Disgraced NBC News anchor Matt Lauer published a lengthy op-ed Tuesday after a New York Times column criticized investigative journalist Ronan Farrow’s reporting.
NYT media columnist and former editor-in-chief for Buzzfeed News Ben Smith published an article Monday titled “Is Ronan Farrow Too Good to Be True?” The article dissected parts of Farrow’s reporting – particularly parts of his book “Catch and Kill: Lies, Spies, and a Conspiracy to Protect Predators,” which includes sections on allegations of sexual misconduct and rape against Lauer.
Lauer was fired from NBC News in 2017 after an inappropriate sexual misconduct complaint. He has maintained that the relationship in question – with former NBC News producer Brooke Nevils, who later accused him of rape – was a consensual affair.
Farrow tweeted that he stands by his reporting after Smith’s article came out Monday. Following publication, Lauer used the NYT article to publish his own lengthy op-ed defending himself from some of Farrow’s reporting.
“This week The New York Times published a piece that was highly critical of Ronan Farrow’s journalistic methods and standards,” Lauer wrote in an op-ed published by Mediaite Tuesday afternoon. “Ronan stood by his reporting in response. The Times story prompted me to move forward with my own findings.”
Lauer continued on with his op-ed, dissecting parts of Farrow’s reporting from his 2019 book “Catch and Kill.” Lauer listed multiple witnesses and/or subjects he spoke to who backed up the former host’s version of events. These people, Lauer wrote, dispute Farrow’s reporting regarding certain claims against the former host.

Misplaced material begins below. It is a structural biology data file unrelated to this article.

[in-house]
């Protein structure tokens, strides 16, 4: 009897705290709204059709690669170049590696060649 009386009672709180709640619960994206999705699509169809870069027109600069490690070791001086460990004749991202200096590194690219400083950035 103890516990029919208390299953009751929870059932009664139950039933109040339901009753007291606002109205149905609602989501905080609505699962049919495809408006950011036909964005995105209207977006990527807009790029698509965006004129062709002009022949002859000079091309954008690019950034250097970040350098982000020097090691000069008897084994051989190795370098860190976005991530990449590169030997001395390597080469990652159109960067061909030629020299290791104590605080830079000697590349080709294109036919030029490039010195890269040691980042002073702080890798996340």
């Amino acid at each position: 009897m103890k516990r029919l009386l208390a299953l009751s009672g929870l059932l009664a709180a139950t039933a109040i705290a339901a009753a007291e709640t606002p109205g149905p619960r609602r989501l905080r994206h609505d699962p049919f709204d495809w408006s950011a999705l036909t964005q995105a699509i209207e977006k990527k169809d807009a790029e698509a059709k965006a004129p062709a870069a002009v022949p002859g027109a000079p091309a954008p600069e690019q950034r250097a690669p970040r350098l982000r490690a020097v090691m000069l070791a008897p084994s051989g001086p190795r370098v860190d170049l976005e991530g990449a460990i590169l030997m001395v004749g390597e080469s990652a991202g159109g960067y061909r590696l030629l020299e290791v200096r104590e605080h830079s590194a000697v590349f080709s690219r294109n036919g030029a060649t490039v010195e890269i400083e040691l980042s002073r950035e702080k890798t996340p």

Mediaite wrote in an editor’s note that its editors fact-checked Lauer’s accounts where he cited witnesses. (RELATED: Journalist Ronan Farrow Responds To Ben Smith’s Criticism Of His #MeToo, NBC Reporting)
“Mediaite editors independently fact checked the accounts of the four witnesses/subjects Lauer spoke with and cites in this piece,” the publication wrote. “All confirmed in early February that Lauer’s account of their conversations was accurate.”
Lauer asserted that his op-ed does not suggest “that everything Ronan has written in his book” is false “or based on misinformation.” He did stand by his opinion that “it is clear that over the course of nearly two years he [Farrow] became a magnet and a willing ear for anyone with negative stories about the network and people who worked for it.”
According to Lauer, Farrow “betrayed the truth in writing his book” in “four primary ways.”
Farrow “consistently failed to confirm stories told to him by his main sources,” “failed to provide evidence of important communications he alleges took place between accusers and” Lauer, “used misleading language to manipulate readers into believing things that could easily be false, or were at least un-provable” and “routinely presented stories in a way that would suit his activist goals, as opposed to any kind of journalistic standards,” according to Lauer.
The former “Today” host listed multiple examples of this apparent failure in journalism, although he “deliberately” did not challenge the accusations.
“Instead I focus on flawed reporting and factual errors that could have easily been avoided with minimal effort on Ronan Farrow’s part, and which bring his version of this narrative into a significantly different light,” Lauer wrote.
Lauer’s sources, who dispute Farrow’s reporting regarding various claims against the former host, were all mentioned in Farrow’s book. The sources include one of Nevil’s ex-boyfriends, one of her former superiors and Lauer’s former assistant.
Lauer argued that Farrow failed to reach out to these witnesses to figure out whether the claims being made were accurate, noting that he knows this because he spoke to them.
“The examples of shoddy journalism I’ve explored here are the tip of the iceberg. They are only some, of the many instances I could have cited from the two chapters of this book about me,” Lauer wrote. ”
“How will Ronan Farrow respond to this criticism? I doubt he’ll take it lightly, and he shouldn’t.”